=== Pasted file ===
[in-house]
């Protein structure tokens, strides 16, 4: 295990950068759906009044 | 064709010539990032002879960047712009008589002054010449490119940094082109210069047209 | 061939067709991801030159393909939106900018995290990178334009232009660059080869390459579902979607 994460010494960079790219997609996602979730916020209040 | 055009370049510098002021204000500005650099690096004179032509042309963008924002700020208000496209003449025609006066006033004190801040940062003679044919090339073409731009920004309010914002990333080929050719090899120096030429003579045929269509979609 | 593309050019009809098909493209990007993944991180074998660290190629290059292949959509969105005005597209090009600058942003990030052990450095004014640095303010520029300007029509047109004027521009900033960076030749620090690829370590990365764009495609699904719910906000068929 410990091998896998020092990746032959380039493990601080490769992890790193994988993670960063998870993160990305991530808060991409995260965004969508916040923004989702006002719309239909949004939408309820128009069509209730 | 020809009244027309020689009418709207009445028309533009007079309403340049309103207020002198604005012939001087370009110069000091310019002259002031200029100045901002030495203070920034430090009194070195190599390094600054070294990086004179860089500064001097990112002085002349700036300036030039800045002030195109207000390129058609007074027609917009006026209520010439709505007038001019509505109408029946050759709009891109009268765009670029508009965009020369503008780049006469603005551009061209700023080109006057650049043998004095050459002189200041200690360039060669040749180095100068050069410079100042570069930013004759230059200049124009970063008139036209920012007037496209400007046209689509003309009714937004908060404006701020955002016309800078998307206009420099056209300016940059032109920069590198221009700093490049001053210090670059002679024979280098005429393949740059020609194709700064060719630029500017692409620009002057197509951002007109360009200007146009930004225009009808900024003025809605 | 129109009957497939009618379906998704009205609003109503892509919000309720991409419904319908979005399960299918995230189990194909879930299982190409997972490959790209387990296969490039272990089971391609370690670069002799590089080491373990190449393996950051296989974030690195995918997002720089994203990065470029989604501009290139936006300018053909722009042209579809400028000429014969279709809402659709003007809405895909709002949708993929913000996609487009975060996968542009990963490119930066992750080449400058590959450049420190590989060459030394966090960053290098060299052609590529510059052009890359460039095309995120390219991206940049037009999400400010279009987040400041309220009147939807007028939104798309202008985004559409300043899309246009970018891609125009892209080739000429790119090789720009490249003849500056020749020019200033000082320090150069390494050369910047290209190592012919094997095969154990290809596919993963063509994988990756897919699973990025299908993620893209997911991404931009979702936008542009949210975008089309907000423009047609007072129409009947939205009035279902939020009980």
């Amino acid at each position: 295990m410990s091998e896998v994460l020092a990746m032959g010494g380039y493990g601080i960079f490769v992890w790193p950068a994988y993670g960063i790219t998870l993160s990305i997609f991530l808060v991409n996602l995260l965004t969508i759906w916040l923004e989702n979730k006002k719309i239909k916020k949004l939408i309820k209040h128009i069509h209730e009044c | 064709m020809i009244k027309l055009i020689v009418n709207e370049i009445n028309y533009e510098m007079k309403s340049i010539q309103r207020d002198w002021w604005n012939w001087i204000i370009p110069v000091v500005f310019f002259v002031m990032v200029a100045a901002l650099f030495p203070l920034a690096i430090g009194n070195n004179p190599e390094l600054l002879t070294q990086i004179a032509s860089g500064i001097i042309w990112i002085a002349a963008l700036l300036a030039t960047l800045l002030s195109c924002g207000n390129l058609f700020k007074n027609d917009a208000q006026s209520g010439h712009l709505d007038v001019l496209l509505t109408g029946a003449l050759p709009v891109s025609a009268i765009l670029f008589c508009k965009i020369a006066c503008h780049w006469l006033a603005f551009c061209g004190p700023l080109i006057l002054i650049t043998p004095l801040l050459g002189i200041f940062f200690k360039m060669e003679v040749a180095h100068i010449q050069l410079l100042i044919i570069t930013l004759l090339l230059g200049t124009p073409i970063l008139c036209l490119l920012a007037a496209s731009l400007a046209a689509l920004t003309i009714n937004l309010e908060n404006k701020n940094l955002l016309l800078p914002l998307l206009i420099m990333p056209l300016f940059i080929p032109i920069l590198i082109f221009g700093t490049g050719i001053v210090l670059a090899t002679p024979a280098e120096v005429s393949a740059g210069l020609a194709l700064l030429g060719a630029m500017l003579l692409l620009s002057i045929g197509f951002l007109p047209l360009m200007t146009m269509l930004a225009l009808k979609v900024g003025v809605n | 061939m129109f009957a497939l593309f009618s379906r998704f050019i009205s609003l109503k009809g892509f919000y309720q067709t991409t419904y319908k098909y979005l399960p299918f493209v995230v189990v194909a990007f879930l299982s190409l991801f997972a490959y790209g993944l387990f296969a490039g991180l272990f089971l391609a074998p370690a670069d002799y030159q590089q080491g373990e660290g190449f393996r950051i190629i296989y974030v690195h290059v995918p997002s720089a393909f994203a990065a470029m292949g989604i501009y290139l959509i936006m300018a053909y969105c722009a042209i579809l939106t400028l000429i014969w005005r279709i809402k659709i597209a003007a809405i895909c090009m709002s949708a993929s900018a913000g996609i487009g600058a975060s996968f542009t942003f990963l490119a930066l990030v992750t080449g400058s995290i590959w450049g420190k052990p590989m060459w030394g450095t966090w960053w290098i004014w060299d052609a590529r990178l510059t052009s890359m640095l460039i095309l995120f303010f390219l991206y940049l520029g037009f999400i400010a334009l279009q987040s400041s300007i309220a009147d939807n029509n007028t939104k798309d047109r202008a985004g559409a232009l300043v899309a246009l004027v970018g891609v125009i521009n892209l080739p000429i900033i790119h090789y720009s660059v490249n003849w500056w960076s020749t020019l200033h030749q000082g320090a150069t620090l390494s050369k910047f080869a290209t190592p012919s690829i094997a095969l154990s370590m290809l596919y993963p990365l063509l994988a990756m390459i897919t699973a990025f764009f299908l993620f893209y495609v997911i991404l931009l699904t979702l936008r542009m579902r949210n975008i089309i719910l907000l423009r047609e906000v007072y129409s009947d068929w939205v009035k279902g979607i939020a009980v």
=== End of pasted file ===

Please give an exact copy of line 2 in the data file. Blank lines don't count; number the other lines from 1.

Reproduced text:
């Protein structure tokens, strides 16, 4: 295990950068759906009044 | 064709010539990032002879960047712009008589002054010449490119940094082109210069047209 | 061939067709991801030159393909939106900018995290990178334009232009660059080869390459579902979607 994460010494960079790219997609996602979730916020209040 | 055009370049510098002021204000500005650099690096004179032509042309963008924002700020208000496209003449025609006066006033004190801040940062003679044919090339073409731009920004309010914002990333080929050719090899120096030429003579045929269509979609 | 593309050019009809098909493209990007993944991180074998660290190629290059292949959509969105005005597209090009600058942003990030052990450095004014640095303010520029300007029509047109004027521009900033960076030749620090690829370590990365764009495609699904719910906000068929 410990091998896998020092990746032959380039493990601080490769992890790193994988993670960063998870993160990305991530808060991409995260965004969508916040923004989702006002719309239909949004939408309820128009069509209730 | 020809009244027309020689009418709207009445028309533009007079309403340049309103207020002198604005012939001087370009110069000091310019002259002031200029100045901002030495203070920034430090009194070195190599390094600054070294990086004179860089500064001097990112002085002349700036300036030039800045002030195109207000390129058609007074027609917009006026209520010439709505007038001019509505109408029946050759709009891109009268765009670029508009965009020369503008780049006469603005551009061209700023080109006057650049043998004095050459002189200041200690360039060669040749180095100068050069410079100042570069930013004759230059200049124009970063008139036209920012007037496209400007046209689509003309009714937004908060404006701020955002016309800078998307206009420099056209300016940059032109920069590198221009700093490049001053210090670059002679024979280098005429393949740059020609194709700064060719630029500017692409620009002057197509951002007109360009200007146009930004225009009808900024003025809605 | 129109009957497939009618379906998704009205609003109503892509919000309720991409419904319908979005399960299918995230189990194909879930299982190409997972490959790209387990296969490039272990089971391609370690670069002799590089080491373990190449393996950051296989974030690195995918997002720089994203990065470029989604501009290139936006300018053909722009042209579809400028000429014969279709809402659709003007809405895909709002949708993929913000996609487009975060996968542009990963490119930066992750080449400058590959450049420190590989060459030394966090960053290098060299052609590529510059052009890359460039095309995120390219991206940049037009999400400010279009987040400041309220009147939807007028939104798309202008985004559409300043899309246009970018891609125009892209080739000429790119090789720009490249003849500056020749020019200033000082320090150069390494050369910047290209190592012919094997095969154990290809596919993963063509994988990756897919699973990025299908993620893209997911991404931009979702936008542009949210975008089309907000423009047609007072129409009947939205009035279902939020009980």